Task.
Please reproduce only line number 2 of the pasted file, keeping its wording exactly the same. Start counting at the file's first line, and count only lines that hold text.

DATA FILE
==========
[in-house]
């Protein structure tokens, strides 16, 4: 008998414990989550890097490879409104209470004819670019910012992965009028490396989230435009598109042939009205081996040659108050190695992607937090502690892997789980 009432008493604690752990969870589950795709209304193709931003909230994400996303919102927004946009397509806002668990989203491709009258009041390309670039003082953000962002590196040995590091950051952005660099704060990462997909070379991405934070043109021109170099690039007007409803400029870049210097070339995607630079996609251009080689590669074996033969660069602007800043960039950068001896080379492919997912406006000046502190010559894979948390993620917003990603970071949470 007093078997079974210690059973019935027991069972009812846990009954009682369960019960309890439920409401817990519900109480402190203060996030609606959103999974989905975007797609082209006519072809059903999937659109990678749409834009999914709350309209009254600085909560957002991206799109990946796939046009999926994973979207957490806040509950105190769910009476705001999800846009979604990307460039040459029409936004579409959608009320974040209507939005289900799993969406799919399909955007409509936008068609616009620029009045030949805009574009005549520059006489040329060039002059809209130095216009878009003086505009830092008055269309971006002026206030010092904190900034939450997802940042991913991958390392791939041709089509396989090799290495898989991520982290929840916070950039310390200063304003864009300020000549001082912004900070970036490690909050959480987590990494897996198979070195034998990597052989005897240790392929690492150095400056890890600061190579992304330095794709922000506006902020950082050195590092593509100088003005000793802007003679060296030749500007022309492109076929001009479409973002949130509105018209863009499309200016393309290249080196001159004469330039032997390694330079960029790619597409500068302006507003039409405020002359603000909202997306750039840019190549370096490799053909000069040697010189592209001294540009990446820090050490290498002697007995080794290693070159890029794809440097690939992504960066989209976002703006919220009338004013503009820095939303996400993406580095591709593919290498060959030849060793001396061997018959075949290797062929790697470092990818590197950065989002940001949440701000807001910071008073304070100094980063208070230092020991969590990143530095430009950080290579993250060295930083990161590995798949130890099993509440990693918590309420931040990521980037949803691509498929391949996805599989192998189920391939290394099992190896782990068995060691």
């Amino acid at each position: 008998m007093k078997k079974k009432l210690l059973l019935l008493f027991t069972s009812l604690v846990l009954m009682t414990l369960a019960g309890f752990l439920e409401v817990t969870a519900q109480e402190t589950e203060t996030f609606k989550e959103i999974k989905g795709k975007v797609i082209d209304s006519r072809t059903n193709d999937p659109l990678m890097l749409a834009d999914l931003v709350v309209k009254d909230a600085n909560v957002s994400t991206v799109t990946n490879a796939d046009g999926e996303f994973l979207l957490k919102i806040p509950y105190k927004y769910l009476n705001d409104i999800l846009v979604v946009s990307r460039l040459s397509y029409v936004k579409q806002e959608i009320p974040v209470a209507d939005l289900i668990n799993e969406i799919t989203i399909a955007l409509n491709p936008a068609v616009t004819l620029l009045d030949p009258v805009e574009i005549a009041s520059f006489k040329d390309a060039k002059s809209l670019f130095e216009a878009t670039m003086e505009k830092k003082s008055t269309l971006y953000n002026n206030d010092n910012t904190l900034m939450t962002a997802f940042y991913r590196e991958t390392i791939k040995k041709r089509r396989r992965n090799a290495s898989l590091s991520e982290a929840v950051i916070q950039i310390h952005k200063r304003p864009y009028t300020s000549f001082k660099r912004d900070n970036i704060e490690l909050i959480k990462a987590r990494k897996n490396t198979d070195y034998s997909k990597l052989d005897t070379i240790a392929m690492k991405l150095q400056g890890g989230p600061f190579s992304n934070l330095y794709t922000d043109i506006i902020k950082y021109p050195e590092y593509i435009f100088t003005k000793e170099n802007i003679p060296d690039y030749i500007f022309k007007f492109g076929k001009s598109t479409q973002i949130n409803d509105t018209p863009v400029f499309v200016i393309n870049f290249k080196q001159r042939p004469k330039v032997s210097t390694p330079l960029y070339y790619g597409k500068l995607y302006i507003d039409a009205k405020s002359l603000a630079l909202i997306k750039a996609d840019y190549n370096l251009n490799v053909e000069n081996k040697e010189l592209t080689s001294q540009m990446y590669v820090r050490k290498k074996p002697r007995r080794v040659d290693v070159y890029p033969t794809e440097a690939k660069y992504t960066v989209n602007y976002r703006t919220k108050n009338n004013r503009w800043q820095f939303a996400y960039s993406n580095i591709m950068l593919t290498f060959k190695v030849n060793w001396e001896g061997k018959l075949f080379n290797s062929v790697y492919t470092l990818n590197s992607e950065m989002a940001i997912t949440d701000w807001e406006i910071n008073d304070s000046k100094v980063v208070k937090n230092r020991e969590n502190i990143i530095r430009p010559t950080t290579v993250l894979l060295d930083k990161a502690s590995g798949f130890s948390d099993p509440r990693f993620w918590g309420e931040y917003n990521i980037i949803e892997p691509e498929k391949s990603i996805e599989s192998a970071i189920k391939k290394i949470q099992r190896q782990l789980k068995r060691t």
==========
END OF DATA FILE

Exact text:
């Protein structure tokens, strides 16, 4: 008998414990989550890097490879409104209470004819670019910012992965009028490396989230435009598109042939009205081996040659108050190695992607937090502690892997789980 009432008493604690752990969870589950795709209304193709931003909230994400996303919102927004946009397509806002668990989203491709009258009041390309670039003082953000962002590196040995590091950051952005660099704060990462997909070379991405934070043109021109170099690039007007409803400029870049210097070339995607630079996609251009080689590669074996033969660069602007800043960039950068001896080379492919997912406006000046502190010559894979948390993620917003990603970071949470 007093078997079974210690059973019935027991069972009812846990009954009682369960019960309890439920409401817990519900109480402190203060996030609606959103999974989905975007797609082209006519072809059903999937659109990678749409834009999914709350309209009254600085909560957002991206799109990946796939046009999926994973979207957490806040509950105190769910009476705001999800846009979604990307460039040459029409936004579409959608009320974040209507939005289900799993969406799919399909955007409509936008068609616009620029009045030949805009574009005549520059006489040329060039002059809209130095216009878009003086505009830092008055269309971006002026206030010092904190900034939450997802940042991913991958390392791939041709089509396989090799290495898989991520982290929840916070950039310390200063304003864009300020000549001082912004900070970036490690909050959480987590990494897996198979070195034998990597052989005897240790392929690492150095400056890890600061190579992304330095794709922000506006902020950082050195590092593509100088003005000793802007003679060296030749500007022309492109076929001009479409973002949130509105018209863009499309200016393309290249080196001159004469330039032997390694330079960029790619597409500068302006507003039409405020002359603000909202997306750039840019190549370096490799053909000069040697010189592209001294540009990446820090050490290498002697007995080794290693070159890029794809440097690939992504960066989209976002703006919220009338004013503009820095939303996400993406580095591709593919290498060959030849060793001396061997018959075949290797062929790697470092990818590197950065989002940001949440701000807001910071008073304070100094980063208070230092020991969590990143530095430009950080290579993250060295930083990161590995798949130890099993509440990693918590309420931040990521980037949803691509498929391949996805599989192998189920391939290394099992190896782990068995060691």